‘Yokai Daizukai’, Cross-Sections of Monsters

Mangaka Shigeru Mizuki undertook an unusual exercise: sketching the insides of monsters to reveal how they function.


WordsClémence Leleu

© Éditions Cornelius

Japanese tales and legends are full of these little mythological demons, but while we know about their history and their evil powers, what about their anatomy? To try to unravel the mystery of these creatures, Shigeru Mizuki put together Yōkai Daizukai, a book containing cross-sections of 85 folkloric monsters, in 1960. 

Shigeru Mizuki was born in 1922, in the small coastal town of Sakai Minato in Tottori Prefecture. He was passionate about drawing, but the war scuppered his artistic ambitions, as he was enlisted in the Imperial Army and joined the troops in New Guinea, where he lost an arm and contracted malaria. It was not until 1957 that he started working as a mangaka, with his childhood, popular culture, and the supernatural world featuring prominently in his work. Shigeru Mizuki went on to create and preside over Sekai Yokai Kyokai, an organisation for fans of these Japanese spirits.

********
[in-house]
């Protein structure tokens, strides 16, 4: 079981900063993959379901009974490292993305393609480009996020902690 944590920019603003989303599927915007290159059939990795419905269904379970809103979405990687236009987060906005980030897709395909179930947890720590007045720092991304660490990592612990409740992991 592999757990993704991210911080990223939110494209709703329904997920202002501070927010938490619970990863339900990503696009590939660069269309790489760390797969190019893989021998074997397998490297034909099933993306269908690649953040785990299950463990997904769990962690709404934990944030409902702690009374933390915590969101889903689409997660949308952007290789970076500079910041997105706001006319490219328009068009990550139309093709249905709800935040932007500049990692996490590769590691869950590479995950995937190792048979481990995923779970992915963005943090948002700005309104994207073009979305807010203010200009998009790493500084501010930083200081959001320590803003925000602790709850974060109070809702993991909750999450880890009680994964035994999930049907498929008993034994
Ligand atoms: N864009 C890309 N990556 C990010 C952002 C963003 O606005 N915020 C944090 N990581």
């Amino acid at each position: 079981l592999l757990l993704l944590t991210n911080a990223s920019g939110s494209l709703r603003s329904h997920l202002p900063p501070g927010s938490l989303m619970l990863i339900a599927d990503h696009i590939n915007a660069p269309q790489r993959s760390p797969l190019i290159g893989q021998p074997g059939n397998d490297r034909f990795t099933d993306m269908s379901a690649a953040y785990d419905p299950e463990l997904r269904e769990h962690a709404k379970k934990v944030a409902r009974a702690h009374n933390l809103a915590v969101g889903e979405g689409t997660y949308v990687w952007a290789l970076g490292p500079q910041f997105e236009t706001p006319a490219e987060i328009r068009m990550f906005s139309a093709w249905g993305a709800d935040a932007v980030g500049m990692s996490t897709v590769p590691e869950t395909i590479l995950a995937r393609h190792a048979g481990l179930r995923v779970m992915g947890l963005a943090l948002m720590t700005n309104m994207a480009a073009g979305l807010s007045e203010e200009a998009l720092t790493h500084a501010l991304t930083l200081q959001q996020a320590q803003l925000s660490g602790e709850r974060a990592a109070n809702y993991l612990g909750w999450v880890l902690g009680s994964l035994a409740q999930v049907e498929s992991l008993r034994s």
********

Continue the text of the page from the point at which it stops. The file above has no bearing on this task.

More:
Unravelling the secrets of the yokai

Through Shigeru Mizuki’s drawings, the reader discovers that Fukurosage, a tanuki from the Nagano region, has a long stomach that enables it to turn food into sake. They also learn how Mannendake, a 10,000-year-old bamboo pole, uses its syringe-like fingers to suck up the souls of lost travellers. Each cross-section is accompanied by a short text written by Shigeru Mizuki himself, which provides a little more information about the yokai that has been placed under the knife. Each of these individuals is therefore highly particular, with specific organs that grant them often evil powers. 

This is not the author’s first exploration of these folkloric creatures; he also created NonNonBâ, a book in which a young boy discovers the world of the yokai through an old lady who lives in his village. 


Yōkai Daizukai (2004), a book illustrated by Shigeru Mizuki, is published by Shogakukan.

© Éditions Cornelius

© Éditions Cornelius